During university I took on freelance jobs on PeoplePerHour to pay rent. I had a client who I developed a piece of software for. This software, now referred to as 'the script', scrapes a series of websites looking for new job adverts and regex'ing out the good stuff. Once the script completes, I hit the MailGun API with a zipped archive of CSVs. Run-of-the-mill, nothing-complex, easyjob10minutes.
Nothing's ever easy though. Running a ~20min (concurrent reqs) python script and manually making the ZIP was one thing, so automating that process shouldn't be a problem, right? Wrong. Beyond the fact that the sites naturally change the markup of their job adverts which requires rewriting the script each time, I just could not figure out why cron wasn't reliable. There's a .sh to kick off the script and wait for completion... technically, each site is a different python script, written in a micro-framework style to speed up development of any future scraping work that might come my way, wait for those processes to complete. Broadly it looks something like
rm results/* python3 scrapers/job1.py && scrapers/job2.py && ... rm results.zip zip results.zip results/ sh email.sh
Not elegant, not clever, sequential and lazy - but this is running once a week and a failure in one step fails the whole thing and alerts me, at which point I can debug and fix. Each job came to me sequentially, so that structure made sense when it was one, and two, and I've just never refactored it. If it ain't broke. Recently I interviewed at a bank who gave me pretty much the same exact assignment as a code challenge, and my proposed solution was a little tighter, to say the least.
In my mind, running crontab -e and adding the following should mean that I can sip back with a cup of Earl Grey:
30 23 * * * 7 cd /root && sh thescript.sh
Alas, upon :wq and a service cron restart, the BCC'd email did not greet me first thing Monday morning. For why crond? Hath I not satisfactorily commanded you? No but really, what the hell. That script is being run right? I'm just going to confirm locally that I understand the core concepts here.
* * * * * echo "hi" > /var/log/thescript
!#service crond restart :wq, kettle on.
cat: /var/log/thescript: No such file or directory
echo "sanity" && service cron status
sanity ● cron.service - Regular background program processing daemon Loaded: loaded (/lib/systemd/system/cron.service; enabled; vendor preset: enabled) Active: active (running) since Fri 2020-01-03 16:27:59 GMT; 1h 43min ago
Still nothing in that log. Cron doesn't run? The cronfile is active, loaded, and the daemon is started and happy. Why am I not being greeted? It's great that this is locally reproducable but still, I swear this is how it works right? At this point we're not even running scripts, there's no environment necessary, and initd is root so it has write perms on /var/log/*, what the hell is going on.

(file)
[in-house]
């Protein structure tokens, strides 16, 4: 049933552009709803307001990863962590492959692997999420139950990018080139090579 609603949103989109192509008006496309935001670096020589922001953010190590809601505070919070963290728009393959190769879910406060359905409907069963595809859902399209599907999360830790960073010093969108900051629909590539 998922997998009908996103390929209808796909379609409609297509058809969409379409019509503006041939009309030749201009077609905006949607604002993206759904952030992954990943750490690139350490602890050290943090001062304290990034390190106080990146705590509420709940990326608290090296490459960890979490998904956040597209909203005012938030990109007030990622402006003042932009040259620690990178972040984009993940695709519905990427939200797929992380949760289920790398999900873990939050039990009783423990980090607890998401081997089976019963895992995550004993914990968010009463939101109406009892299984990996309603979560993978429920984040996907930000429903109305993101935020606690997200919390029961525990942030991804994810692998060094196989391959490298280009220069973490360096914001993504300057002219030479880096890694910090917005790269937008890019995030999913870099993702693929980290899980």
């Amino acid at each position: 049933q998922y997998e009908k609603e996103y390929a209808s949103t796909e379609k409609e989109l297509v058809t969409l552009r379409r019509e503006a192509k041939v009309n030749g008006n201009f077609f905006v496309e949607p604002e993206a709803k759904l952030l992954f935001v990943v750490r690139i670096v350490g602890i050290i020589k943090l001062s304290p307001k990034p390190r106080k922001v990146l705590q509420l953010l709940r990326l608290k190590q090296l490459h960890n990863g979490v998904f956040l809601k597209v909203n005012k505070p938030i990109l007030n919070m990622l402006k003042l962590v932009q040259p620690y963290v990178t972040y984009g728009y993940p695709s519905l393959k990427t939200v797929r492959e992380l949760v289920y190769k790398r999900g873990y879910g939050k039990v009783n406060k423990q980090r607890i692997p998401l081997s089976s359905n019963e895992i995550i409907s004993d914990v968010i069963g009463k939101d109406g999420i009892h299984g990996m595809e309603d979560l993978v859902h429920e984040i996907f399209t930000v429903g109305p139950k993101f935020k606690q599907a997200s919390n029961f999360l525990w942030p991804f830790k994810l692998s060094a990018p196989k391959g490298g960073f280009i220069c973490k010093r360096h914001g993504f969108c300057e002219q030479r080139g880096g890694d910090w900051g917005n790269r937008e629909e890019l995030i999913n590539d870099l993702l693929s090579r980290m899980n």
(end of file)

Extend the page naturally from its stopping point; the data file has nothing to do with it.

echo "hi" > /var/log/thescript
bash: /var/log/thescript: Permission denied
Yep. Nice one psedge, you've been using Linux now as a daily driver for what, 8 years? cron can write to /tmp, owned by root:root, but not to /var/log/ owned by root:syslog. Again, initd being run as root, executing the cronjob should indeed be able to write there.
crontab -e * * * * * whoami > /tmp/who watch -n0.1 cat /tmp/who
Oh. Each user gets their own crontab, which generates a user-specific file in /var/spool/cron/crontabs - and the cronjob gets executed as that user. I feel like cron should have some log though right, I remember something like /var/log/cron.log right, I'm not insane. If echo (as peter) exited with a non-0 exit code, why didn't /var/log/cron.log get created?
/var/log/cron is indeed the default cron log path... on CentOS. Which is incidentally where I've done most of my sysadmin tasks, just because that was what was used by the companies I'd worked at. But for personal tasks I choose Ubuntu, especially now that they have their Minimal image for container contexts. In Ubuntu, cronjob executions get logged to /var/log/syslog.
cat /var/log/syslog | grep -e "cron|CRON"
No exit codes, so that'll have to be managed by the script being executed. I think the lesson here I'm taking from this is also to wrap all logic in the shellscript being executed, as opposed to having multiple commands added in the cronjob itself.
This is kind of what I enjoy about Linux in general; you can use it for a set of tasks and still find huge core gaps in your knowledge until you need to get something like this done. Although basic, it's good to go back and solidify your understanding, rather than only knowing things like AWS CloudWatch event or GCP Function cron.